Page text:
Our soloists sang superbly. Petroliūnaité and Penn melted listeners with their clear and warm voices. Green and Herbert delivered their arias and recitatives impeccably and with emotional content. The quartet helped to put us over the goal line, making our experience a verifiable hit.

The next day (June 12), our choir sang a concert at the Leipzig Central Train Station. It’s a huge station with big east and west lobbies. A stage with an electric piano was set up in the east one for choir performances. Once the piped-in pop music was stopped, we rehearsed in the space so that we could adjust to its very reverberant acoustic and sing our American program, which didn’t require an orchestra.

While at the festival, I was able to hear several concerts. The Monteverdi Choir under conductor Jonathan Sells (John Elliot Gardiner was still banished due to his physical assault on a singer) established the gold standard with their concert of motets by Johann Bach, Johann Michael Bach, Johann Christoph Bach, and J. S. Bach. The singers excelled with deliciously tapered phrases, immaculate diction, and precise cutoffs. The sopranos soared over the complexity of whatever else was going on. Superb violinist Isabelle Faust played several partitas with sensitively and elan. But the concert, which included a one-hour intermission and an encore by the choir, clocked in at four hours and 15 minutes. That was perhaps too much of a good thing, although apparently not for the throng of fans who filled the center aisle with their cell phone cameras.

I also heard the Amsterdam Baroque Orchestra and Choir under Koopman perform four cantatas at the Nikolaikirche. The most familiar was Cantata 97 “In Allen Meinen Taten” (“In All That I Do”), which is in some Protestant hymnals. The tonal balance among the singers for each cantata was exceptional, but the soprano line, which often has the cantus firmus, should have been stronger.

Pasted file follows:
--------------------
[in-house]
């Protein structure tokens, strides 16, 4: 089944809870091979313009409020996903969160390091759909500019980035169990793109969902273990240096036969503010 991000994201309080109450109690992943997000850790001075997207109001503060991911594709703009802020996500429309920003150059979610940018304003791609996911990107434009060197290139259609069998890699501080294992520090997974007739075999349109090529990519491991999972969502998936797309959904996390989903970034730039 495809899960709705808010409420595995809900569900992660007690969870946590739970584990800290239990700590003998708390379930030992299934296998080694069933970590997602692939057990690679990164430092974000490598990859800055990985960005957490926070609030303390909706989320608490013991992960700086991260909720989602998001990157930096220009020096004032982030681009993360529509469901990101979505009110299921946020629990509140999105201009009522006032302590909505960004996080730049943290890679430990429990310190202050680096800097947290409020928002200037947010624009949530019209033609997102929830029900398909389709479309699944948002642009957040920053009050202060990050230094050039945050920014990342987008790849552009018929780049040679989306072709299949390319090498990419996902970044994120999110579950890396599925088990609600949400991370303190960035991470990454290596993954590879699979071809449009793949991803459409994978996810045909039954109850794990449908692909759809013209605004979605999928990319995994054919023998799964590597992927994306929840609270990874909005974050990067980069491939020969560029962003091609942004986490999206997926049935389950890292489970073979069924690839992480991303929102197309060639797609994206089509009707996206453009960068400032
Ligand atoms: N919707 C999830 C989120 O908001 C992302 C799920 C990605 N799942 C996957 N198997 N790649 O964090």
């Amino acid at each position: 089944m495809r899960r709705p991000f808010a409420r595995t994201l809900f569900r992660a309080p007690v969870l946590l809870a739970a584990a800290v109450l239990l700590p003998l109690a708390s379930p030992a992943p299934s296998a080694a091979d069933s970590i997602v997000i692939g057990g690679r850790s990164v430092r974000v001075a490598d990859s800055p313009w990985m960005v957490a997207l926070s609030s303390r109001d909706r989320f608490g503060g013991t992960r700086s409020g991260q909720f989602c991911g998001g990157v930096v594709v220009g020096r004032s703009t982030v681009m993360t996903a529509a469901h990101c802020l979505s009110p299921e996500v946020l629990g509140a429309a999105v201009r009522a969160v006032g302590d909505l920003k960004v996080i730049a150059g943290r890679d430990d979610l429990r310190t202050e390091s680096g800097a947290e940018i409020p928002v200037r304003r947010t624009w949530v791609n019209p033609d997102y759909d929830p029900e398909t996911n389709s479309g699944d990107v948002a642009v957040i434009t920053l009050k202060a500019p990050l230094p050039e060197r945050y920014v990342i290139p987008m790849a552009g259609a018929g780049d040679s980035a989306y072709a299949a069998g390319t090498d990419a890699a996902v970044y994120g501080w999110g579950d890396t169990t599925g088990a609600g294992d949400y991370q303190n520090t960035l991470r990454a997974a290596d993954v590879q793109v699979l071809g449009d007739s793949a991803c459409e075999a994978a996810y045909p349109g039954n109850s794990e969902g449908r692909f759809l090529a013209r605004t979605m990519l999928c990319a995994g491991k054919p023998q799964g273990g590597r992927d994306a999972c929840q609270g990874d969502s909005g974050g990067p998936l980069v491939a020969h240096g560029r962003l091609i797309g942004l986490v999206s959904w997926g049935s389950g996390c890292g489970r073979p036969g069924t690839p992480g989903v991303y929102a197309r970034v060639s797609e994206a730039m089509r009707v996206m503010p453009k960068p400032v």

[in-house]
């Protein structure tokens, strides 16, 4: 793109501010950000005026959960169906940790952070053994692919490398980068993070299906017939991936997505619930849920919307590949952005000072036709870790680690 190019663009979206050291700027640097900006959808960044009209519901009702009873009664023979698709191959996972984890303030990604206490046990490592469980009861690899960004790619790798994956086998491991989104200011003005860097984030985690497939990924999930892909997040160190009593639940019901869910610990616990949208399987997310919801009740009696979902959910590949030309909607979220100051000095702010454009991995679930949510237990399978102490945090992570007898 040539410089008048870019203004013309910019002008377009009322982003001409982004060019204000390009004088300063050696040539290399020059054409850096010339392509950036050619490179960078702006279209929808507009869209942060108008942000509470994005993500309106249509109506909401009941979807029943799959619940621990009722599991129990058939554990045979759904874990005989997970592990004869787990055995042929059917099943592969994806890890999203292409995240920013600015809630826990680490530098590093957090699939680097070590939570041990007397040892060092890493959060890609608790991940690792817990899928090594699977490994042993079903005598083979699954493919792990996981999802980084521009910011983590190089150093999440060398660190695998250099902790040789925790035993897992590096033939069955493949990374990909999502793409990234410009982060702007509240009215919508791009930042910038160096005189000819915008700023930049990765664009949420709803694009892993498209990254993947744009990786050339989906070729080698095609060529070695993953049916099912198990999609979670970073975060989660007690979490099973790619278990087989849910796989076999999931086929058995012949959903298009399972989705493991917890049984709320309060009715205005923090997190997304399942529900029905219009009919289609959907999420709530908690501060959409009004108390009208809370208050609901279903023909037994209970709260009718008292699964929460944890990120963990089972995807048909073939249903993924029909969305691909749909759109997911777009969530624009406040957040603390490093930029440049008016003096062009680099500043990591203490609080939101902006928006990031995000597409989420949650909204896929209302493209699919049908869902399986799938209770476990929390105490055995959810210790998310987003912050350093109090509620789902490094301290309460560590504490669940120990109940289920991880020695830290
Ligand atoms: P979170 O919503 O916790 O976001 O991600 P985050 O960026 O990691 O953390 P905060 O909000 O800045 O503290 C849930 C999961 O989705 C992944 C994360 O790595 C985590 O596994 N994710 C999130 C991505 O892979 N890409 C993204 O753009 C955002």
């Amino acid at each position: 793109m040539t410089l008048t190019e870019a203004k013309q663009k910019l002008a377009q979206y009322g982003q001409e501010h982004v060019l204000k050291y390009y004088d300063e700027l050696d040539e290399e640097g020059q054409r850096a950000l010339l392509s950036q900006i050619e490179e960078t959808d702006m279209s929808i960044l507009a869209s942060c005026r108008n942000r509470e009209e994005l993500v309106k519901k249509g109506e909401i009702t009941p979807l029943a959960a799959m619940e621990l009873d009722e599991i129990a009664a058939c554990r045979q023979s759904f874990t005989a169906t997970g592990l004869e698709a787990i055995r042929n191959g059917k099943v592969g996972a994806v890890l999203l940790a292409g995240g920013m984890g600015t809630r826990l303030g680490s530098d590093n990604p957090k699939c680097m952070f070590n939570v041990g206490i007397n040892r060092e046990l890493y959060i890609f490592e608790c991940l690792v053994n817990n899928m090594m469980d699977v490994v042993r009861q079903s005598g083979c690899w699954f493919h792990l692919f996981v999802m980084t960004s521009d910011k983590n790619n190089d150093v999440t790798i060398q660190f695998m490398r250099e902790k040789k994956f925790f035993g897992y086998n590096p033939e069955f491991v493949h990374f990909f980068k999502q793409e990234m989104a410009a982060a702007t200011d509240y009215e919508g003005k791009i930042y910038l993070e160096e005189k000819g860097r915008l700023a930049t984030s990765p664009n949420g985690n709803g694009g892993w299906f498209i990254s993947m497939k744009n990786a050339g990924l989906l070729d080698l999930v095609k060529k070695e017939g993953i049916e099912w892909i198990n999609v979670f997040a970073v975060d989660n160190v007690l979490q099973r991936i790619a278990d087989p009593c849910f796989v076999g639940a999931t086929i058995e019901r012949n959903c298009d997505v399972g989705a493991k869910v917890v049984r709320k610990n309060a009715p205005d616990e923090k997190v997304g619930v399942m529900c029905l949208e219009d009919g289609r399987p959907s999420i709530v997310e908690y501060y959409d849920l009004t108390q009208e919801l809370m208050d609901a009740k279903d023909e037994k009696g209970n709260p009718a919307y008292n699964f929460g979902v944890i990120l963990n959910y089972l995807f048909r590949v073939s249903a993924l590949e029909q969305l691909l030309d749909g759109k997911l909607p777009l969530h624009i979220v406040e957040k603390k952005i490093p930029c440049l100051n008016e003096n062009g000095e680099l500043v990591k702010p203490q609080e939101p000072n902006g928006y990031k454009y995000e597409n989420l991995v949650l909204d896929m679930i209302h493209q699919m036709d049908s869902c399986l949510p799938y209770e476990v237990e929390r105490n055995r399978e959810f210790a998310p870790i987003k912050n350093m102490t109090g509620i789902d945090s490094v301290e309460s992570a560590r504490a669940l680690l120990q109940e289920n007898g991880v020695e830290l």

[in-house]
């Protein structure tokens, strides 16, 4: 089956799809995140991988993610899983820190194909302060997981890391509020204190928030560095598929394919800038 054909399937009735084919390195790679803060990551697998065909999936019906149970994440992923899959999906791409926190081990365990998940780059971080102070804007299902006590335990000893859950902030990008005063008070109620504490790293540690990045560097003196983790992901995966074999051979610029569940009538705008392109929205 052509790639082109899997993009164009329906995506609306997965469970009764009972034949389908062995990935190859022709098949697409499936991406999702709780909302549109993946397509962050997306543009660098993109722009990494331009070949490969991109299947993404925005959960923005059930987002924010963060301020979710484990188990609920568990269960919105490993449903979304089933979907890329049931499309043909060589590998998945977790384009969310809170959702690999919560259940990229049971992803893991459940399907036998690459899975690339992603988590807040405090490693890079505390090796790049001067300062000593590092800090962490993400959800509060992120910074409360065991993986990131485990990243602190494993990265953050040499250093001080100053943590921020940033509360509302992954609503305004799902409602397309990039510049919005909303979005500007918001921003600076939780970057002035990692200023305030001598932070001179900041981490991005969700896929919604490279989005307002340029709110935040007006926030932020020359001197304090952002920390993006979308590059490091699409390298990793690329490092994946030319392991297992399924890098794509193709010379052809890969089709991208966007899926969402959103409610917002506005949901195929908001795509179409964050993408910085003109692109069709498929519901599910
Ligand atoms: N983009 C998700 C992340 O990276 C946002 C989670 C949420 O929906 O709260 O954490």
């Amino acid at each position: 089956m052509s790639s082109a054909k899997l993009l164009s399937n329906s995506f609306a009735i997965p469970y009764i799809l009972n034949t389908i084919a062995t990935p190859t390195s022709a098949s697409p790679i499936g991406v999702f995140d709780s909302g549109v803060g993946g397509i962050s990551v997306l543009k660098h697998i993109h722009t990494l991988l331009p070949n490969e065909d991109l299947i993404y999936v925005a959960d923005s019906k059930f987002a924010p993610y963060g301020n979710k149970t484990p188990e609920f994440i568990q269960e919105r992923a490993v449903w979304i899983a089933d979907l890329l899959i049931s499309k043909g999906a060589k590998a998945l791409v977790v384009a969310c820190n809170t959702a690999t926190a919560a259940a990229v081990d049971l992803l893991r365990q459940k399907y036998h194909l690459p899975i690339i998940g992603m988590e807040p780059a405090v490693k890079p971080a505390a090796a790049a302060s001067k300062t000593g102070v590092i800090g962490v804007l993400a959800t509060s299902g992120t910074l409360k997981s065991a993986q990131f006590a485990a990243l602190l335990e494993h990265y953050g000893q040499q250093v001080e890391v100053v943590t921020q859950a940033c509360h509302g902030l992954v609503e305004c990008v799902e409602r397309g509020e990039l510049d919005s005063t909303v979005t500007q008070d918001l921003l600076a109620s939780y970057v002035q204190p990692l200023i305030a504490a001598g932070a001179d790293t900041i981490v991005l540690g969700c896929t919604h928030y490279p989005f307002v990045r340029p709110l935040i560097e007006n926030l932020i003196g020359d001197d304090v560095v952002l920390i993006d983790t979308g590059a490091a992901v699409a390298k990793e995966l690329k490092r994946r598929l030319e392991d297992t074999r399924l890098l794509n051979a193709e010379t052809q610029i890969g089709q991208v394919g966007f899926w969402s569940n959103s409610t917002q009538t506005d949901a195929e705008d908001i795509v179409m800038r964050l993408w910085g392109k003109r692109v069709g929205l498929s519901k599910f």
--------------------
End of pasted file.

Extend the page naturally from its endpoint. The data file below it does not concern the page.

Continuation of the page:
One of the events during the Bach Choir of Portland’s residency in Leipzig was a concert at the city’s central train station.

The concert at the Paulinum, a church on the campus of the University of Leipzig, featured Ruben Valenzuela leading the Bach Collegium San Diego and the Pauliner Baroque Ensemble in three cantatas. The choir, consisting of six professional singers, excelled with a clear and resonant sound but needed one more soprano because the lone soprano’s sound got buried by the two altos, one tenor, and two basses. The performers were positioned in the balcony, and the vast majority of us — except for those who sat near the altar — had to completely turn around to find out who sang the solos.

The Bach Cantata Vespers Chorus of Grace Lutheran Church, Chicago, presented three cantatas at St. Thomas Church, which contains Bach’s grave (near the altar). Accompanied by the Leipzig Baroque Orchestra under Michael D. Costello and featuring four professional soloists from around Europe, the choir sang with gusto but needed more sopranos.

I don’t think that Bach had anything against sopranos, but I was surprised to find that their sound was muffled in some of the performances. It’s fun to hear the inner workings of Bach’s music, which is often carried by the lower voices, but without the over-arching soprano line, Bach’s choruses lose some of their magic. Yet the super experience of singing Bach in the city where he created so many of his great works was the thrill of a lifetime, and now my colleagues and I hope to be invited back for another round in the near future.